The Italian Journey

Becca Dague Arcadia in Rome, Italy


April 14, 2016

This semester in Italy has been a game of prioritizing, and no priority has been as great as travel, most especially within-Italy travel. Since returning to Italy from Christmas break, I’ve become very aware of how little time I have left here. I don’t want to return home after a year in Rome and regret not having done something. The niggling fear of regretting regions that go unexplored has had me traveling all but two weekends this semester—in the past two months I’ve visited Venice, Verona, Florence, Pisa, Naples, Bologna, and rural wine country in Tuscany (not to mention the week I took to traipse around Ireland and the UK, and the coming weekends I have planned in Berlin and Sicily). I’ve travelled so much with so little sleep that the dark circles under my eyes have become my most prominent feature. Let’s just say I’m glad the one thing I didn’t shy away from packing was industrial strength under eye concealer!

Physically and mentally I’m so exhausted that at times it’s best to not think at all. To live life as a sponge for enthusiastic experiences is a job so high-energy that it’s best to absorb now and process later—there’s no time for both when you’ve blown through your second wind and are flying through the third.

When the 18th German novelist Goethe came to Italy for a year, he said: “Nothing can be compared to the new life that the discovery of another country provides for a thoughtful person.” Now, anyone who’s actually read any of Goethe’s journals about his travel through Italy knows that it would be an insult to his 18th century ego to call him polite, but there’s still something to be said for his overall sentiment here. In fact, its this idea of new life and discovery (in other words, being a sponge) that’s motivating me to continue to travel and attempt adventure—I keep waiting for the “new life” to transform into new energy, but maybe that part comes later once I’ve had some time to reflect.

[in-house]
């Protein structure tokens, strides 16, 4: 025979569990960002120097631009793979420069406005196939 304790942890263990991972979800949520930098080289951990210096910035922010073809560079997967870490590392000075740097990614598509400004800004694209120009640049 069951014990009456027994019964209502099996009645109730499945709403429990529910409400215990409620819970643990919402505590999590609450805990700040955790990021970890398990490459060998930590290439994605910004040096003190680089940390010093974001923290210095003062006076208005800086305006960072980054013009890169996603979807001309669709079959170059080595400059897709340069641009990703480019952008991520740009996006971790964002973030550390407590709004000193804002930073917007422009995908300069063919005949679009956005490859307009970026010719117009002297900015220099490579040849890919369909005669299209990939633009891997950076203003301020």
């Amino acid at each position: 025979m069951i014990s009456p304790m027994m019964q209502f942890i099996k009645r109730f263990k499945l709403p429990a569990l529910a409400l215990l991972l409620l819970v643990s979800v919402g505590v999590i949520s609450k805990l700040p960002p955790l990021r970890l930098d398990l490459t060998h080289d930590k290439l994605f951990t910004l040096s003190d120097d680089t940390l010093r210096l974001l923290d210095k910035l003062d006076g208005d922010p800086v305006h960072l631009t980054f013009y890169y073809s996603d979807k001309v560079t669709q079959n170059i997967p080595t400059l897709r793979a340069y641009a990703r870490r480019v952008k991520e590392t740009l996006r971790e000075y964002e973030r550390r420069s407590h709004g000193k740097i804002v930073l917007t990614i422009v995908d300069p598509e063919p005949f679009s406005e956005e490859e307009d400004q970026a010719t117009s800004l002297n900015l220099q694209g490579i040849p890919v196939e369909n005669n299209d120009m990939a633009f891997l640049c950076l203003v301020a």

Since Goethe’s collection of letters and glorified diary entriesThe Italian Journey was the first book I officially read months ago in Rome, I thought it might be a good idea to keep a journal of my own thoughts and observations—the ultimate account of my sponging around Italy and the more scenic parts of Europe. Like Goethe, I gave myself a year in Italy (his year stretched on to two, but the principle remains the same). A year away from my home school, my family, my friends—a year in a country I’ve always wanted to explore, with the opportunity to do almost anything I wanted. (Well, not anything—I learned early on that they arrest you for dancing in the Trevi Fountain, so that want will have to remain unfulfilled.) But still! A year to explore, to adventure, to experience. And now that I’m closing in on the last few weeks of my Italian journey, people are starting to ask me what it is I’ve learned from it all.

Goethe said that because of his Italian Journey he “believed (him)self to be profoundly changed.” As for me, I’m not so sure yet. It’s an odd feeling to pause mid-adventure and search for major developments within yourself, but (if the rhetoric of study abroad programs is to be believed) major developments do tend to happen. I’ve yet to find a major change within myself, but to be fair I haven’t exactly been focused on personality tweaks—too busy sightseeing and sponging up experience.

Maybe it’ll take being back in a familiar setting with familiar people to understand the differences in myself. As for now, I’ll be here in Italy, sponging on—I’ve still got a month left, the journey is far from over!


Academic Year Italy